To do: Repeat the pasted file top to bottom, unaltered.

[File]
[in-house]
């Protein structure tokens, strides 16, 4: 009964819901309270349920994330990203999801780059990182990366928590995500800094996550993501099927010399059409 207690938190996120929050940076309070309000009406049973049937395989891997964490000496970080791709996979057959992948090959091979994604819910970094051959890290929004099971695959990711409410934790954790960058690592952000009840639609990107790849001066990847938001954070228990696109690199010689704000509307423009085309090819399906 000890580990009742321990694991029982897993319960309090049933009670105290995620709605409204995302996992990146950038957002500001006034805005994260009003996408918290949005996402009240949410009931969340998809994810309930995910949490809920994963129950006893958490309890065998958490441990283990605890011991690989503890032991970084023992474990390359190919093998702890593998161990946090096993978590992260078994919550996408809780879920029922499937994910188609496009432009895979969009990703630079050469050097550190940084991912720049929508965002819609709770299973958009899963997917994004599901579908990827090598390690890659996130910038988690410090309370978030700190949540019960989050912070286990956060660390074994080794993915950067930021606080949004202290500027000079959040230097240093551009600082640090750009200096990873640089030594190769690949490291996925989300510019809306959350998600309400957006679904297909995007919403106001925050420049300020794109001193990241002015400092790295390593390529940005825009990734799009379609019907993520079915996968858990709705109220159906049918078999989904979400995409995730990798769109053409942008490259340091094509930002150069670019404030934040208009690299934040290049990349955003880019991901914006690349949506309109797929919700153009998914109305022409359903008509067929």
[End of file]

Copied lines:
[in-house]
């Protein structure tokens, strides 16, 4: 009964819901309270349920994330990203999801780059990182990366928590995500800094996550993501099927010399059409 207690938190996120929050940076309070309000009406049973049937395989891997964490000496970080791709996979057959992948090959091979994604819910970094051959890290929004099971695959990711409410934790954790960058690592952000009840639609990107790849001066990847938001954070228990696109690199010689704000509307423009085309090819399906 000890580990009742321990694991029982897993319960309090049933009670105290995620709605409204995302996992990146950038957002500001006034805005994260009003996408918290949005996402009240949410009931969340998809994810309930995910949490809920994963129950006893958490309890065998958490441990283990605890011991690989503890032991970084023992474990390359190919093998702890593998161990946090096993978590992260078994919550996408809780879920029922499937994910188609496009432009895979969009990703630079050469050097550190940084991912720049929508965002819609709770299973958009899963997917994004599901579908990827090598390690890659996130910038988690410090309370978030700190949540019960989050912070286990956060660390074994080794993915950067930021606080949004202290500027000079959040230097240093551009600082640090750009200096990873640089030594190769690949490291996925989300510019809306959350998600309400957006679904297909995007919403106001925050420049300020794109001193990241002015400092790295390593390529940005825009990734799009379609019907993520079915996968858990709705109220159906049918078999989904979400995409995730990798769109053409942008490259340091094509930002150069670019404030934040208009690299934040290049990349955003880019991901914006690349949506309109797929919700153009998914109305022409359903008509067929």